PAUL AND FULL-TIME MINISTRY

PAUL AND FULL-TIME MINISTRY

The One-Sided Narrative

I have read several one sided narrative on the ministry of Paul in the areas of ‗Full-time‖ ministry and unfortunately most of this write up comes from those who are bi-vocational (Working secular job and doing ministry alongside). The danger of this is that we tend to make our personal life and also use a few one –sided narrative of Paul as a standard for the work of the Gospel globally. While we have Peter, James, Mathew, John with no record of them working to do ministry and no case of ‗dishonesty‖ in financial matters against them.

What this does is two things:

  1. It takes away from personal individual dealings of people with God (e.g My Dad had very strict instructions to go full time and almost lost his life in a bid to hold a Job, I had same instructions after my N.Y.S.C and have been since 11 years.   Bishop Dag Heward Mills, several missionaries in church history Loren Cunnigham founder of YWAM – Read His book "Adventures in Finances" etc
  2. It upholds Paul above the other apostles who also labored in the gospel alongside Jesus (James, Peter, John etc).

 

To say one cannot be totally honest in teaching finances if they are full time ministers is to make a huge generalization that is untrue. I personally know many full time ministers of the Gospel who teach the truth of God‘s word and live honestly within what the Father provides for them.

 

Did Paul work? Yes, he did.  The work was strenuous—Paul calls it ―labor and toil‖—and took substantial time. Paul writes that he worked ―night and day‖ (1Thess 2:9; see also 1Cor 4:12; 2Cor 11:27).

 

It was common for Jewish rabbis to practice trades, but Greeks and Romans considered manual work fit only for slaves. Paul‘s decision to work in a culturally Greek and officially Roman port city therefore caused some criticisms, and he had to defend his policy, arguing that working enabled him to offer the gospel message freely and without ―burdening‖ the Corinthians (1Cor 9:15-18; 2Cor 11:7-10, 2Cor 12:14-18).

With the volume of work Paul had he worked tents as an example but Paul was quick to point out that he ROBBED other churches to be able to minister  and noted in Philippians that no one church ministered to his needs. In 2 Corinthians 11, the apostle Paul made the following statement to the Corinthians, ―  I robbed other churches, taking wages of them, to do you service.‖ (v. 8)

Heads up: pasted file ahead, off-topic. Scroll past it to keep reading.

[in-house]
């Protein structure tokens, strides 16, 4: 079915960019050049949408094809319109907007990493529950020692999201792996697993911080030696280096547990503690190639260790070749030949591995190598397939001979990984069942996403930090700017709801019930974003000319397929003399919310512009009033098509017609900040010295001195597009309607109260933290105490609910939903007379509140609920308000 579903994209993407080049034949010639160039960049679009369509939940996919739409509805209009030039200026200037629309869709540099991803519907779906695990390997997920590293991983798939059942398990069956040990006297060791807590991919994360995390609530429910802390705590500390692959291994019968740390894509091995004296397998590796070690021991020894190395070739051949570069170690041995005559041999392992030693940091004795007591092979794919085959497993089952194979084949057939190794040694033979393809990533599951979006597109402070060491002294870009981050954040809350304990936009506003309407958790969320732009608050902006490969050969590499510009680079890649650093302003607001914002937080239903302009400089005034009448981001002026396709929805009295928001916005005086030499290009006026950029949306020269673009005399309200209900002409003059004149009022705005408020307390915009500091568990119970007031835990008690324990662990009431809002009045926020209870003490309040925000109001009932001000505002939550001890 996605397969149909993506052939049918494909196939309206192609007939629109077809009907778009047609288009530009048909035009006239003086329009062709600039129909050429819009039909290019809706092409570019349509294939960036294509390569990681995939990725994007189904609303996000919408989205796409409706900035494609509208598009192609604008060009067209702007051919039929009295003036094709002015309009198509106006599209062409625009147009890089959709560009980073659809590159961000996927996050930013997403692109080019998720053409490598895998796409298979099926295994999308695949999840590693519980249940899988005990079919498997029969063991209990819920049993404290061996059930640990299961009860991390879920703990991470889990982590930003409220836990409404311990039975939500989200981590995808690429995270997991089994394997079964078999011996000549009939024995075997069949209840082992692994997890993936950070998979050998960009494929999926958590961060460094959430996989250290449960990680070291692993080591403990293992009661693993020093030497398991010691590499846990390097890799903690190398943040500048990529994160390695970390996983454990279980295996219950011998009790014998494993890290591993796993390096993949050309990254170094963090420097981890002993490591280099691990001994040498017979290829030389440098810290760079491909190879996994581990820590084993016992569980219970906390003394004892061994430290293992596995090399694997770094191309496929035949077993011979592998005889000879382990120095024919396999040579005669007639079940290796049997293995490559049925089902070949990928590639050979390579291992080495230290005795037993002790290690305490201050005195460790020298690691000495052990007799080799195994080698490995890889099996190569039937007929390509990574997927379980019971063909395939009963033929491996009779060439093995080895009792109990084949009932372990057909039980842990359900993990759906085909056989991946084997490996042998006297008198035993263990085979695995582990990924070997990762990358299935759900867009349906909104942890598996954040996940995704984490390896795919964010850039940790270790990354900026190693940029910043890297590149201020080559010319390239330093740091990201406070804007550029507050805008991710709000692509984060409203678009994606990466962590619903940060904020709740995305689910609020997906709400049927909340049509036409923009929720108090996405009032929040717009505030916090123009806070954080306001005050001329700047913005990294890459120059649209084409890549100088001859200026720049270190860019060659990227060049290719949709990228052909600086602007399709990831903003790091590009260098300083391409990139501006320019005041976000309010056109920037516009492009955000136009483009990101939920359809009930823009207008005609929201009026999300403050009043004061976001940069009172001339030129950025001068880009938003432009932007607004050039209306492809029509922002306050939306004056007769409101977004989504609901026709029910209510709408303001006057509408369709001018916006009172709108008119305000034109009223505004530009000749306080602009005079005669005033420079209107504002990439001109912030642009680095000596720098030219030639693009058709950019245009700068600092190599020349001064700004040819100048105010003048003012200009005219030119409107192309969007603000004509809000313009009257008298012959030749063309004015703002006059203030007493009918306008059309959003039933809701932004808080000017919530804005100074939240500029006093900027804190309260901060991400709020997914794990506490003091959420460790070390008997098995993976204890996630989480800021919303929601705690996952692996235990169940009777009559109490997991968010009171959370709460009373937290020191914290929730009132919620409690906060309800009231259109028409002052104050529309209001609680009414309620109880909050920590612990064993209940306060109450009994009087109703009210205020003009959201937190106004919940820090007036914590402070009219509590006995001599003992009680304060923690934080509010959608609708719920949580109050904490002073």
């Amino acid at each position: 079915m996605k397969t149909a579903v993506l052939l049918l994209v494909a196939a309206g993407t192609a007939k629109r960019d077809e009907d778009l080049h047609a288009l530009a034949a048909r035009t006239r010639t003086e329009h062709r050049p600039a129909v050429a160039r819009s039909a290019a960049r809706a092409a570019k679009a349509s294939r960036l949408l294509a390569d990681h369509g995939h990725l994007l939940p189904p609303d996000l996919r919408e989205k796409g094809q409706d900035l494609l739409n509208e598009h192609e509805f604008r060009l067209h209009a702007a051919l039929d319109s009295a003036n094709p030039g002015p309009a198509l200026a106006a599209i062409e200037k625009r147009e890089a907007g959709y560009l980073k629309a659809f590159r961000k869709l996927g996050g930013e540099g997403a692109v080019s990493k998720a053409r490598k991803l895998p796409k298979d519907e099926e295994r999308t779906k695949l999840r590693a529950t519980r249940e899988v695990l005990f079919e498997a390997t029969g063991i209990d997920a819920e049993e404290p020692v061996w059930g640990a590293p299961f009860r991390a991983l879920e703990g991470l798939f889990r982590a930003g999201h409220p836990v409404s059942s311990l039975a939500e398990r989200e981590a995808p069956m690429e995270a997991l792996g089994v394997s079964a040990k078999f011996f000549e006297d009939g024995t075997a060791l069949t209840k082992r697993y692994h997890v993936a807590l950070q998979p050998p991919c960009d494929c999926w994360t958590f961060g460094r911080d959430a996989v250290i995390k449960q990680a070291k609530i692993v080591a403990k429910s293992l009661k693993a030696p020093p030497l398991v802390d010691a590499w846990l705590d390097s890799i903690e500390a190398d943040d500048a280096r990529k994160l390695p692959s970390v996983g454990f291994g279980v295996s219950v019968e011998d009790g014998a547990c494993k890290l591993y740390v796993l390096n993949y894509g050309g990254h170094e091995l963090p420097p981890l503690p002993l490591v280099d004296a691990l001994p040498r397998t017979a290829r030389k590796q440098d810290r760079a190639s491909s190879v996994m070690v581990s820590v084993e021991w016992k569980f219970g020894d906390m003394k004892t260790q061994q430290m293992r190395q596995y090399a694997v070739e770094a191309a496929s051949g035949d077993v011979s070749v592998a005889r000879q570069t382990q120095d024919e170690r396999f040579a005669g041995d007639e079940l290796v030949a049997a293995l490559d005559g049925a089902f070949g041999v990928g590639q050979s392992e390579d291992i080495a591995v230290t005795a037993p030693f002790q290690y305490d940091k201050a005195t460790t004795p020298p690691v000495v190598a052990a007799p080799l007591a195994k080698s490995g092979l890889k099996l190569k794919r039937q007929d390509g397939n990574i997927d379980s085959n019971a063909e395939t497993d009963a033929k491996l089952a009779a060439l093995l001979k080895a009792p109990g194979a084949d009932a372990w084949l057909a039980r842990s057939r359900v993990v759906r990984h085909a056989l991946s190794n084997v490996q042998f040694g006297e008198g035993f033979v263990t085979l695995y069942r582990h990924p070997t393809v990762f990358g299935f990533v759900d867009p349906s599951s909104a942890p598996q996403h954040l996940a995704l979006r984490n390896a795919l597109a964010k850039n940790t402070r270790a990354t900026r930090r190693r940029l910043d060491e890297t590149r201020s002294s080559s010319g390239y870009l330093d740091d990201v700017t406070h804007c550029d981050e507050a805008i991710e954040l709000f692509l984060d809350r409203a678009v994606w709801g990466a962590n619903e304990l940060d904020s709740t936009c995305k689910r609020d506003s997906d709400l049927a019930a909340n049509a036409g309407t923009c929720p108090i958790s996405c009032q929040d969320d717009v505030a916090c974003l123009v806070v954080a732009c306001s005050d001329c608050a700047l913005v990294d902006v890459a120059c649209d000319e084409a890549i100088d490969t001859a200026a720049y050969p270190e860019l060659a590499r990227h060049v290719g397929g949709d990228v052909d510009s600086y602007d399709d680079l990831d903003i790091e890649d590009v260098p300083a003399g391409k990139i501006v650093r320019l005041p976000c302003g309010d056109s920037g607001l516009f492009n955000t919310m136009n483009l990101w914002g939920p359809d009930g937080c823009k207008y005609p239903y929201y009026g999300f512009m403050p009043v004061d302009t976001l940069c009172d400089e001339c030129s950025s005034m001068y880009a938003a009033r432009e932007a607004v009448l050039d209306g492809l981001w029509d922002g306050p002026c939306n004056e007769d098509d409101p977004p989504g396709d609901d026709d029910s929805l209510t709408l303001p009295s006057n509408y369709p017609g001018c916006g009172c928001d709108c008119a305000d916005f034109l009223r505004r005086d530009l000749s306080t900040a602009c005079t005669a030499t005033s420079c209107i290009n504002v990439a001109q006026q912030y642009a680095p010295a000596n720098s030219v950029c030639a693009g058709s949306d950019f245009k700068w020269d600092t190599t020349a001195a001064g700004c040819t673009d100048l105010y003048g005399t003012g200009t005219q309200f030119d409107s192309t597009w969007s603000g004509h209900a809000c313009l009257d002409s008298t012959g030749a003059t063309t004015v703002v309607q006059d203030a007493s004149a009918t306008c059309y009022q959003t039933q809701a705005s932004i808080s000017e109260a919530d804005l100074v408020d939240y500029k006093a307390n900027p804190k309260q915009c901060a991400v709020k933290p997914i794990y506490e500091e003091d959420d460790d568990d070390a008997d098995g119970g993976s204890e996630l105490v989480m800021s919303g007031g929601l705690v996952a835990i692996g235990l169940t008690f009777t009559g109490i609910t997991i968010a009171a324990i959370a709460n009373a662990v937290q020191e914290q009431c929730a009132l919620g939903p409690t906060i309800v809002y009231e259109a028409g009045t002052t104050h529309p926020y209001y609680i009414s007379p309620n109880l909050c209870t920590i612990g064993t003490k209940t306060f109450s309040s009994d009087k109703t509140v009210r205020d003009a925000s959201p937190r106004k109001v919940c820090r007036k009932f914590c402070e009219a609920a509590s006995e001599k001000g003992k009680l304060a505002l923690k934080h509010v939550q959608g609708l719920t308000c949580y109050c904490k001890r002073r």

Why did Paul say he robbed other churches?

Paul was committed to ministering the gospel for free, and he refused to impose his right to support on the Corinthians (1 Corinthians 9). If the Corinthians had willingly offered to help Paul‘s ministry, certainly Paul would have graciously accepted, but insisting on their support was not something Paul was going to do.

 

This is the point that does not need to be missed. Though Paul had the right to be supported, he willingly chose not to make it an issue by imposing his needs on the Corinthians.

 

The words, ―I robbed other churches, taking wages of them, to do you service,‖ is said within a much larger context in which Paul chastises the Corinthians for allowing false apostles to take advantage of them, which included taking their money.

 

He went on to be clear the duties of the church and the saints to those who labour in the word and doctrine and to himself, when he stated that his apostolic rights and privileges.  (Gal 6:6,

 

―Thus, though Paul was ready to work when necessary, his highest priority was the proclamation of the gospel message. His decisions about working or not were therefore to a degree pragmatic, based on what would facilitate the communication of his message best in a given time and place. However, Paul did decline financial support from those to whom he was proclaiming the gospel at the time. So he turned down subsidy from the Corinthian believers while in Corinth but accepted support from the Philippian believers for his ministry in Corinth.‖ (Sam Walton)

 

We have no record that James worked and there is no clear scriptures that Peter worked and this was no indication that their work was less honorable than Paul‘s (Gal 2:8, 1 Tim 5:18, Deut 25;4)

 

Summary and Conclusions.

  1. A Minister of the Gospel has to be ultimately obedient to the one that called him.
    1. At the early stages of your work, you can hold a Job as not to put pressure on the ministry and the saints.
    2. You can also start out in full time ministry trusting God for your needs to be met and supplied once you are convinced this is the part God has called you into
    3. Paul worked to support the ministry at some point,  we do not have a clear cut scripture on Peter, James working ( we see no case where Mathew returned to Tax Collecting)
    4. Listening to a one sided narrative from someone whose ministry engagement cannot occupy all of his time can stop you from entering the fullness of God‘s purpose for your life.
    5. A minister of the Gospel must be honest in finances whether bi-vocational or full time.

 

Maxwell E. Ogaga is a full time missionary based in Bonny Island for more messages please visit  www.pastormax.ng or whatsAPP +234805 888 7575

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1 Comments

  1. November 24, 2018 at 14:08
    Reply

    Whoa! Not so fast with this. Paul left his tent making job to set sail on his missionary journey and we don t find in Scripture that he ever returned to his skilled trade full-time nor part-time.. Willing to share and use this skill as ample time permitted, but not much he could do from sea or prison. I conclude, he left his tent making trade to spread the gospel.

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